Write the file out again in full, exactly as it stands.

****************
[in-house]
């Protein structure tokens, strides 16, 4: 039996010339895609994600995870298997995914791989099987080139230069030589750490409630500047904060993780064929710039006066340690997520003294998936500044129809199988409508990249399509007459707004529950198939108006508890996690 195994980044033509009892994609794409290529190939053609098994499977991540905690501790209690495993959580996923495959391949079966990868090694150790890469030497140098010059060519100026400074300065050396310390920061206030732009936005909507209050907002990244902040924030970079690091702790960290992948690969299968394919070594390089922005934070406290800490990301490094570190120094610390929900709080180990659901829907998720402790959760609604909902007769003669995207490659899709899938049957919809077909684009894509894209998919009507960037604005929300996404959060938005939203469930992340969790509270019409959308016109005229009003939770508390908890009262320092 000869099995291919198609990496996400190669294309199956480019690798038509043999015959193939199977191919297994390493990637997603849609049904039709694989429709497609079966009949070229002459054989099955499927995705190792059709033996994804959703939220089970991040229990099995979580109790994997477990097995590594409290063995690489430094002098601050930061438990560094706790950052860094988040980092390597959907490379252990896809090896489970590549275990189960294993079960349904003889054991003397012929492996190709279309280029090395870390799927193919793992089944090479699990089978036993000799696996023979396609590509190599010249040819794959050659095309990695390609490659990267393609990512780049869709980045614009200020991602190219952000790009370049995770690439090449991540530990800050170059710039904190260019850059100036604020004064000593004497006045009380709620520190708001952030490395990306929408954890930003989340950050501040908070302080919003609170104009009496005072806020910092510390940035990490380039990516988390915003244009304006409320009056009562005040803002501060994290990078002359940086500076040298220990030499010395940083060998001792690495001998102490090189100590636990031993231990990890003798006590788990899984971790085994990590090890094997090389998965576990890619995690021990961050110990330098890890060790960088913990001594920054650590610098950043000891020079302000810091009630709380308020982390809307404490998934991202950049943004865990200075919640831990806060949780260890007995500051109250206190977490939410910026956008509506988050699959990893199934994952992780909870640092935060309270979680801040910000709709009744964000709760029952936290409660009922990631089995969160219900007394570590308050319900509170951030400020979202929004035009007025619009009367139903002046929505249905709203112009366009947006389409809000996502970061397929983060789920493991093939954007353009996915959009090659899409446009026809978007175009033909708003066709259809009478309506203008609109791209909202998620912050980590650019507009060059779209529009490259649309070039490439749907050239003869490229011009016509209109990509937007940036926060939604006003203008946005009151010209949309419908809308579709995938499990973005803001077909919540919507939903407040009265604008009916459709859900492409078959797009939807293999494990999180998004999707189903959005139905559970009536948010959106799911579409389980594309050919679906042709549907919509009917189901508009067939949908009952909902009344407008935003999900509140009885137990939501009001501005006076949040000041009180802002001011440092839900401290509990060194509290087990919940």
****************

[in-house]
């Protein structure tokens, strides 16, 4: 039996010339895609994600995870298997995914791989099987080139230069030589750490409630500047904060993780064929710039006066340690997520003294998936500044129809199988409508990249399509007459707004529950198939108006508890996690 195994980044033509009892994609794409290529190939053609098994499977991540905690501790209690495993959580996923495959391949079966990868090694150790890469030497140098010059060519100026400074300065050396310390920061206030732009936005909507209050907002990244902040924030970079690091702790960290992948690969299968394919070594390089922005934070406290800490990301490094570190120094610390929900709080180990659901829907998720402790959760609604909902007769003669995207490659899709899938049957919809077909684009894509894209998919009507960037604005929300996404959060938005939203469930992340969790509270019409959308016109005229009003939770508390908890009262320092 000869099995291919198609990496996400190669294309199956480019690798038509043999015959193939199977191919297994390493990637997603849609049904039709694989429709497609079966009949070229002459054989099955499927995705190792059709033996994804959703939220089970991040229990099995979580109790994997477990097995590594409290063995690489430094002098601050930061438990560094706790950052860094988040980092390597959907490379252990896809090896489970590549275990189960294993079960349904003889054991003397012929492996190709279309280029090395870390799927193919793992089944090479699990089978036993000799696996023979396609590509190599010249040819794959050659095309990695390609490659990267393609990512780049869709980045614009200020991602190219952000790009370049995770690439090449991540530990800050170059710039904190260019850059100036604020004064000593004497006045009380709620520190708001952030490395990306929408954890930003989340950050501040908070302080919003609170104009009496005072806020910092510390940035990490380039990516988390915003244009304006409320009056009562005040803002501060994290990078002359940086500076040298220990030499010395940083060998001792690495001998102490090189100590636990031993231990990890003798006590788990899984971790085994990590090890094997090389998965576990890619995690021990961050110990330098890890060790960088913990001594920054650590610098950043000891020079302000810091009630709380308020982390809307404490998934991202950049943004865990200075919640831990806060949780260890007995500051109250206190977490939410910026956008509506988050699959990893199934994952992780909870640092935060309270979680801040910000709709009744964000709760029952936290409660009922990631089995969160219900007394570590308050319900509170951030400020979202929004035009007025619009009367139903002046929505249905709203112009366009947006389409809000996502970061397929983060789920493991093939954007353009996915959009090659899409446009026809978007175009033909708003066709259809009478309506203008609109791209909202998620912050980590650019507009060059779209529009490259649309070039490439749907050239003869490229011009016509209109990509937007940036926060939604006003203008946005009151010209949309419908809308579709995938499990973005803001077909919540919507939903407040009265604008009916459709859900492409078959797009939807293999494990999180998004999707189903959005139905559970009536948010959106799911579409389980594309050919679906042709549907919509009917189901508009067939949908009952909902009344407008935003999900509140009885137990939501009001501005006076949040000041009180802002001011440092839900401290509990060194509290087990919940």